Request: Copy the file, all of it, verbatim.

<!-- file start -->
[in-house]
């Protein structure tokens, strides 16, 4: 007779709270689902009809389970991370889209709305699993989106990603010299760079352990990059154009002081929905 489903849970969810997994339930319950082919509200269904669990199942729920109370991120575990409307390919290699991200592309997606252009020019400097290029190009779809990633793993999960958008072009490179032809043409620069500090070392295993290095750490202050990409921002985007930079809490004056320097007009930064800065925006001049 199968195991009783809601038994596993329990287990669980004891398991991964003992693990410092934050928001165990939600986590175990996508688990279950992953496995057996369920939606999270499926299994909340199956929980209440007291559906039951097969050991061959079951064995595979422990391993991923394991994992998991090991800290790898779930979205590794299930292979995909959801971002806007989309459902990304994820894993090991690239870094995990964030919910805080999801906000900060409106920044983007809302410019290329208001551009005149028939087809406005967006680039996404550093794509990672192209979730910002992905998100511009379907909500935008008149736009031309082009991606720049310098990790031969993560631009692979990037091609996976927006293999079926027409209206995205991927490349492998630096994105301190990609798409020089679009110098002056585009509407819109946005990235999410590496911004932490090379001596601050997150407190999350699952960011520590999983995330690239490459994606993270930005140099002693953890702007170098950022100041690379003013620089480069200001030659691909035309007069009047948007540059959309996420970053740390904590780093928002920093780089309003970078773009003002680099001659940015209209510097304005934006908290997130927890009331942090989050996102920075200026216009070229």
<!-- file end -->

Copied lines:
[in-house]
């Protein structure tokens, strides 16, 4: 007779709270689902009809389970991370889209709305699993989106990603010299760079352990990059154009002081929905 489903849970969810997994339930319950082919509200269904669990199942729920109370991120575990409307390919290699991200592309997606252009020019400097290029190009779809990633793993999960958008072009490179032809043409620069500090070392295993290095750490202050990409921002985007930079809490004056320097007009930064800065925006001049 199968195991009783809601038994596993329990287990669980004891398991991964003992693990410092934050928001165990939600986590175990996508688990279950992953496995057996369920939606999270499926299994909340199956929980209440007291559906039951097969050991061959079951064995595979422990391993991923394991994992998991090991800290790898779930979205590794299930292979995909959801971002806007989309459902990304994820894993090991690239870094995990964030919910805080999801906000900060409106920044983007809302410019290329208001551009005149028939087809406005967006680039996404550093794509990672192209979730910002992905998100511009379907909500935008008149736009031309082009991606720049310098990790031969993560631009692979990037091609996976927006293999079926027409209206995205991927490349492998630096994105301190990609798409020089679009110098002056585009509407819109946005990235999410590496911004932490090379001596601050997150407190999350699952960011520590999983995330690239490459994606993270930005140099002693953890702007170098950022100041690379003013620089480069200001030659691909035309007069009047948007540059959309996420970053740390904590780093928002920093780089309003970078773009003002680099001659940015209209510097304005934006908290997130927890009331942090989050996102920075200026216009070229």